HEADQUARTERS ARMY OF THE POTOMAC,
October 22, 1863-6. 05 p. m. (Received 11. 15 p. m.)
Major General GEORGE G. MEADE,
Colonel Gregg, commanding brigade of cavalry at Fayetteville, reports that the Second Pennsylvania Cavalry met the enemy's pickets at 12 m. to-day at Bealeton Station. After some skirmishing the enemy moved off in the direction of Rappahannock Station. The officer sent by General Pleasontown with a small party to examine the condition of the railroad was unable to reach Rappahannock Station, being met by a considerable force of the enemy's cavalry, which caused his return. He found the road destroyed to Ratcliffe's Run, the point he reached. A prisoner reports three regiments of the enemy's cavalry and some infantry on this side of the Rappahannock. General Gregg reports that the enemy's vedettes are in sight at Sulphur Springs. The signal officer at Watery Mountain reports that it is too smoky to see anything south of the Rappahannock to-day. Guerrillas seen on Carter's Mountain.
HEADQUARTERS SECOND ARMY CORPS,
Auburn, October 22, 1863.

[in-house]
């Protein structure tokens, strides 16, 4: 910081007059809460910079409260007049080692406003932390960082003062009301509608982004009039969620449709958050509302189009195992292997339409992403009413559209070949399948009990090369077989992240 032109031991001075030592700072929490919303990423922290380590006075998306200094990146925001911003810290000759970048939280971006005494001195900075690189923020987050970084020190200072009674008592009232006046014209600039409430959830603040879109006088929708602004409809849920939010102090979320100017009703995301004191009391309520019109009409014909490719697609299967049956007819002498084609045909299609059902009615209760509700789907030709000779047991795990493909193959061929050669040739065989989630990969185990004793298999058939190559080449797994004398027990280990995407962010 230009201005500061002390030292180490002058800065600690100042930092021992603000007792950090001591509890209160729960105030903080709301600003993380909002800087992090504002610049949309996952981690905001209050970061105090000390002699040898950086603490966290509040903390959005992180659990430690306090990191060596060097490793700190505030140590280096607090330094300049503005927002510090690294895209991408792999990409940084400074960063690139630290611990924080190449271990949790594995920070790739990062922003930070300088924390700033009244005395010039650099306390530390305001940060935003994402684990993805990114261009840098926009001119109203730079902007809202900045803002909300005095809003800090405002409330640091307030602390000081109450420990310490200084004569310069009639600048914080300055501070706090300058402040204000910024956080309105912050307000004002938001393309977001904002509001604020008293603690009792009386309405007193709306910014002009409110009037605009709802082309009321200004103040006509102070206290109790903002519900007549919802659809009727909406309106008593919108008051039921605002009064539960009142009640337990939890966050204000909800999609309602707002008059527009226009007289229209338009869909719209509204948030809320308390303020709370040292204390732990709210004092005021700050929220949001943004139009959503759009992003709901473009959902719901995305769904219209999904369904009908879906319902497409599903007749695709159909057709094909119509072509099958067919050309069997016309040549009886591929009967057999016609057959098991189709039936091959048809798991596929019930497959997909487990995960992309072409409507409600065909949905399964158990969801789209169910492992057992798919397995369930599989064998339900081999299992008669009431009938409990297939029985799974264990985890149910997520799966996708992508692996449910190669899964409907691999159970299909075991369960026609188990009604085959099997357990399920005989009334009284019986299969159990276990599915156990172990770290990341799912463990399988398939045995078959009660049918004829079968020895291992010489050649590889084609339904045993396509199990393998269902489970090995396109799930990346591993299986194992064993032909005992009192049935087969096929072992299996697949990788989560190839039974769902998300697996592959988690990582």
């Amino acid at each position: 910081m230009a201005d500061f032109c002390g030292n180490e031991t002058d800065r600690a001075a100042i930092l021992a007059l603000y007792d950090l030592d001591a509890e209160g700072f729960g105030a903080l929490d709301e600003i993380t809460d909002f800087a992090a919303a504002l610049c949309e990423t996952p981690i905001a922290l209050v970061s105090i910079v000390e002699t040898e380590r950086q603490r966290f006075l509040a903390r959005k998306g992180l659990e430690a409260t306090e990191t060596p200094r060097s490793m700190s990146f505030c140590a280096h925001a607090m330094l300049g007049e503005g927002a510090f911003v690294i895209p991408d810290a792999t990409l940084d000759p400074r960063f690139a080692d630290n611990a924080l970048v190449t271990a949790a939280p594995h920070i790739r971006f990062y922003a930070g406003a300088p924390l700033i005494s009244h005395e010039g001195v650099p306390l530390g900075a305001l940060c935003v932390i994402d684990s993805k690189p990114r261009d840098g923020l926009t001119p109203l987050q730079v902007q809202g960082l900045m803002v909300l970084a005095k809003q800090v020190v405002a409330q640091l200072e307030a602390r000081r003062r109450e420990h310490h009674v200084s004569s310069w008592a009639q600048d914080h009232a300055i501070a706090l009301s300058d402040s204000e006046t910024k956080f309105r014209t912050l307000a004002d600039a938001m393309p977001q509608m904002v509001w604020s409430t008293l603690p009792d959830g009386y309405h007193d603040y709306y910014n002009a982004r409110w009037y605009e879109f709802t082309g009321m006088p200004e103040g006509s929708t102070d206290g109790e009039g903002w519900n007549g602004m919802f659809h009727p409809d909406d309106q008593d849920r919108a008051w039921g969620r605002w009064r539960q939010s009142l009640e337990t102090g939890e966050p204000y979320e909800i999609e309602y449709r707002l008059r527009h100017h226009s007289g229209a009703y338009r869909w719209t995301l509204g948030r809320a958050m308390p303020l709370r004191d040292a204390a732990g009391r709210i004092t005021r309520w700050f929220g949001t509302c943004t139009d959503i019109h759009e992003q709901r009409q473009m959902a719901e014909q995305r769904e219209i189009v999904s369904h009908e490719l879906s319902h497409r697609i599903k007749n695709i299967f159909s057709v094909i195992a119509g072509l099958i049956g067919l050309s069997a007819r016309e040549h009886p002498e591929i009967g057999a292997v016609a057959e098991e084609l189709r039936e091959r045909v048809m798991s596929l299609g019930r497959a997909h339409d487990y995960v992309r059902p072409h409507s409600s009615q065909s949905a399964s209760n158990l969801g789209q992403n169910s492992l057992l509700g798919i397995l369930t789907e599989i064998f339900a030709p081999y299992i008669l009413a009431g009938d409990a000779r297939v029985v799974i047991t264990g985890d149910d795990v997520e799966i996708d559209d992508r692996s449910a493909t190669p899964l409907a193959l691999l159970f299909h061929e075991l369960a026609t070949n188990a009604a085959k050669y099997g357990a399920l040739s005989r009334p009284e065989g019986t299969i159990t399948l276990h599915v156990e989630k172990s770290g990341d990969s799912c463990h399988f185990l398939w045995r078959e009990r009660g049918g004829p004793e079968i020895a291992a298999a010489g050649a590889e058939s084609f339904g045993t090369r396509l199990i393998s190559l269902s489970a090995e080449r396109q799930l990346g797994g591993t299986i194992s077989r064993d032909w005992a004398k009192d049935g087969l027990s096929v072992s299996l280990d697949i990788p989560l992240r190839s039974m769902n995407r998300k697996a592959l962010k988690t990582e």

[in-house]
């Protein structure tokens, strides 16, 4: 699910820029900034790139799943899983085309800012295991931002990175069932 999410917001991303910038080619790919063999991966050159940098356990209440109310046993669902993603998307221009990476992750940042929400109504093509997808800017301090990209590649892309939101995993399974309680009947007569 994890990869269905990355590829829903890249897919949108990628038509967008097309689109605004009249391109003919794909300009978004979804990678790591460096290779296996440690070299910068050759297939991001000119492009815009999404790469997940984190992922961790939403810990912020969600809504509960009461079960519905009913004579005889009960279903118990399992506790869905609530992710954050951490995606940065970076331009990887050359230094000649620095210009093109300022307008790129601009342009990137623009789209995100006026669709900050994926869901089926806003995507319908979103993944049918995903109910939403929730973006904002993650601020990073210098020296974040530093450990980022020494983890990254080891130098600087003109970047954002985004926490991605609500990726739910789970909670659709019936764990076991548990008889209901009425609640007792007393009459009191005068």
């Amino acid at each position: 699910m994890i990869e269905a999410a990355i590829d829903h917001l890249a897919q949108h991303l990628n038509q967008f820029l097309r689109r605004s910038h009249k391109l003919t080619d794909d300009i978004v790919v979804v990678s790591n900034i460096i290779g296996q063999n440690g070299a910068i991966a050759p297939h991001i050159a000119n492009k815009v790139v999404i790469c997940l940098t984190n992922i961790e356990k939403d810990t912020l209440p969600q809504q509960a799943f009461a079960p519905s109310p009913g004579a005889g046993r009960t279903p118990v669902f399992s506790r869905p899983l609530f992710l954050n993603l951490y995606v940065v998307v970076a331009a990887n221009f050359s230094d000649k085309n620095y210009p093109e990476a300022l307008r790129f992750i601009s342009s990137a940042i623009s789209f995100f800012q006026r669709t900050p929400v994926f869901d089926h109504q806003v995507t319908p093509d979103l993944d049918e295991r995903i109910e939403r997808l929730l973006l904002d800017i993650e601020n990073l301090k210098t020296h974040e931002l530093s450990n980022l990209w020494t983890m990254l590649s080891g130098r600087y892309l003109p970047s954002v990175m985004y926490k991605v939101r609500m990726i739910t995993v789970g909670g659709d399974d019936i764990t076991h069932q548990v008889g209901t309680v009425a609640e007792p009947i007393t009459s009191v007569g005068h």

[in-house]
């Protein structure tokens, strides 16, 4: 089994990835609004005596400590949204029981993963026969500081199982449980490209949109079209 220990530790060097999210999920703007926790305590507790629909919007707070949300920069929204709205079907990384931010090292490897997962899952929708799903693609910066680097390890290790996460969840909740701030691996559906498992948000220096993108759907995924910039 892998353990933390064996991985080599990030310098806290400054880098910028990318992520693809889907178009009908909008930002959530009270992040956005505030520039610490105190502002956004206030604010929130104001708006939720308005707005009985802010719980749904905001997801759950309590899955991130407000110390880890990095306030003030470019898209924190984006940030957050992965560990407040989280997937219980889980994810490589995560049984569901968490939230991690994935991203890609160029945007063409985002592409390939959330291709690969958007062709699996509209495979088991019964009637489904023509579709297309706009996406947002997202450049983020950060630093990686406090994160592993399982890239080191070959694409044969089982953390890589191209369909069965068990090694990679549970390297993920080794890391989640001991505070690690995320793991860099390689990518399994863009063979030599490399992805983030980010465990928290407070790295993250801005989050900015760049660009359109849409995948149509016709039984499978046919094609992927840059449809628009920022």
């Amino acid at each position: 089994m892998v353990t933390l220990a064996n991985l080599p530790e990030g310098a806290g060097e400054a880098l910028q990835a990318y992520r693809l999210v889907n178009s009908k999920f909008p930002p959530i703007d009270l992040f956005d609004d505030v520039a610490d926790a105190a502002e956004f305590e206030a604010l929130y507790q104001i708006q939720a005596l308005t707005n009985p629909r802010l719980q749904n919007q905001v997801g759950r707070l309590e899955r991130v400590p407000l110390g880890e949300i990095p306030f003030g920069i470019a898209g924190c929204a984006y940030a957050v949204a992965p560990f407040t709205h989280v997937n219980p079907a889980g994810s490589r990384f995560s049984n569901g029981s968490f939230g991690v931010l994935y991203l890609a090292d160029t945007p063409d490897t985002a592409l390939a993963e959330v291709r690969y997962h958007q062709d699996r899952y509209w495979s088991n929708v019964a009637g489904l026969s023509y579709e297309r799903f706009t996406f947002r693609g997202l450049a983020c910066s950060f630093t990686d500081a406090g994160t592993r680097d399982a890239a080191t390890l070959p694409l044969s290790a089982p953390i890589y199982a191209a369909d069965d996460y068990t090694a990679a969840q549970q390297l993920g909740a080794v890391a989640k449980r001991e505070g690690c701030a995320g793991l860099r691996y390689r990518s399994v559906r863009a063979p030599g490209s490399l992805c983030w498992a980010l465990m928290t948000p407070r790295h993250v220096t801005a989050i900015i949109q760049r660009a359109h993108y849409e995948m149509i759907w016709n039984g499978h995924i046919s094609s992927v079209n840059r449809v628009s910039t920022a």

If we are to stay any number of days at this place, would it not be well for me to station a brigade at Greenwich, and detachments at other points between here and Gainesville, so as to prevent guerrillas from infesting the road?
I would not trouble you with such an insignificant matter, but that such a scattering of my force might interfere with my prompt execution of any movements you may have in view for us.
G. K. WARREN,
Major-General of Volunteers.
CIRCULAR.] HEADQUARTERS ARMY OF THE POTOMAC,
October 23, 1863.
The several corps of the army are posted as follows, at the present time:
First Corps at Georgetown.
Second Corps where the Warrenton Branch Railroad crosses Turkey Run.
Third Corps at Catlett's Station, with one brigade at Bristoe.
Fifth Corps at New Baltimore.
Sixth Corps at Warrenton.
Reserve Artillery near New Baltimore.
By command of Major-General Meade: